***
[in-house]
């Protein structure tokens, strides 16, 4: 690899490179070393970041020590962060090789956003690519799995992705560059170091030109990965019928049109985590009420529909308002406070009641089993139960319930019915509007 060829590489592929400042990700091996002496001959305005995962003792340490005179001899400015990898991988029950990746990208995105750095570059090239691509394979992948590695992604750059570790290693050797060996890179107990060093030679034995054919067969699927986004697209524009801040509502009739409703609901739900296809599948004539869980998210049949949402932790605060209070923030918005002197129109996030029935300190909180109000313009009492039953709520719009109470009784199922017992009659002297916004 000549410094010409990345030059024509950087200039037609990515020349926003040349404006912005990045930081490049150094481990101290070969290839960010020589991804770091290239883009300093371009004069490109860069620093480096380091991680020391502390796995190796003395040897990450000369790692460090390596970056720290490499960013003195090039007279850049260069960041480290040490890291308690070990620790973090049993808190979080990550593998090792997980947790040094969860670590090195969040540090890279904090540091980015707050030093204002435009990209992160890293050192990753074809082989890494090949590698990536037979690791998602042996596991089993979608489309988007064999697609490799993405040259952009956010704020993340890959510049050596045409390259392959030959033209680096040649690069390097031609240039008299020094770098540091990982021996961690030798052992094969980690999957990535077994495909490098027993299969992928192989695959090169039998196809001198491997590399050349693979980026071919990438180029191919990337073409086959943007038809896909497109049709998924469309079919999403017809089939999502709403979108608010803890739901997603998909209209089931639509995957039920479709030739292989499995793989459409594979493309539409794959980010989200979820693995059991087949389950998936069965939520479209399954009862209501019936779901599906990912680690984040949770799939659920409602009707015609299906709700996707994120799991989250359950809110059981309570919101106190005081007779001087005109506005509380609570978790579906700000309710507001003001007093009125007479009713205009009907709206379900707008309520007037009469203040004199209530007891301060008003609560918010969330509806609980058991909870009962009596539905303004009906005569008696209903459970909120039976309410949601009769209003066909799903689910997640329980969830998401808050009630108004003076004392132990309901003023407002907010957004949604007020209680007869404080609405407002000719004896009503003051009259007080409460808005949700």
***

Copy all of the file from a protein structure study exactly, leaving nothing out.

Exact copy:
[in-house]
């Protein structure tokens, strides 16, 4: 690899490179070393970041020590962060090789956003690519799995992705560059170091030109990965019928049109985590009420529909308002406070009641089993139960319930019915509007 060829590489592929400042990700091996002496001959305005995962003792340490005179001899400015990898991988029950990746990208995105750095570059090239691509394979992948590695992604750059570790290693050797060996890179107990060093030679034995054919067969699927986004697209524009801040509502009739409703609901739900296809599948004539869980998210049949949402932790605060209070923030918005002197129109996030029935300190909180109000313009009492039953709520719009109470009784199922017992009659002297916004 000549410094010409990345030059024509950087200039037609990515020349926003040349404006912005990045930081490049150094481990101290070969290839960010020589991804770091290239883009300093371009004069490109860069620093480096380091991680020391502390796995190796003395040897990450000369790692460090390596970056720290490499960013003195090039007279850049260069960041480290040490890291308690070990620790973090049993808190979080990550593998090792997980947790040094969860670590090195969040540090890279904090540091980015707050030093204002435009990209992160890293050192990753074809082989890494090949590698990536037979690791998602042996596991089993979608489309988007064999697609490799993405040259952009956010704020993340890959510049050596045409390259392959030959033209680096040649690069390097031609240039008299020094770098540091990982021996961690030798052992094969980690999957990535077994495909490098027993299969992928192989695959090169039998196809001198491997590399050349693979980026071919990438180029191919990337073409086959943007038809896909497109049709998924469309079919999403017809089939999502709403979108608010803890739901997603998909209209089931639509995957039920479709030739292989499995793989459409594979493309539409794959980010989200979820693995059991087949389950998936069965939520479209399954009862209501019936779901599906990912680690984040949770799939659920409602009707015609299906709700996707994120799991989250359950809110059981309570919101106190005081007779001087005109506005509380609570978790579906700000309710507001003001007093009125007479009713205009009907709206379900707008309520007037009469203040004199209530007891301060008003609560918010969330509806609980058991909870009962009596539905303004009906005569008696209903459970909120039976309410949601009769209003066909799903689910997640329980969830998401808050009630108004003076004392132990309901003023407002907010957004949604007020209680007869404080609405407002000719004896009503003051009259007080409460808005949700």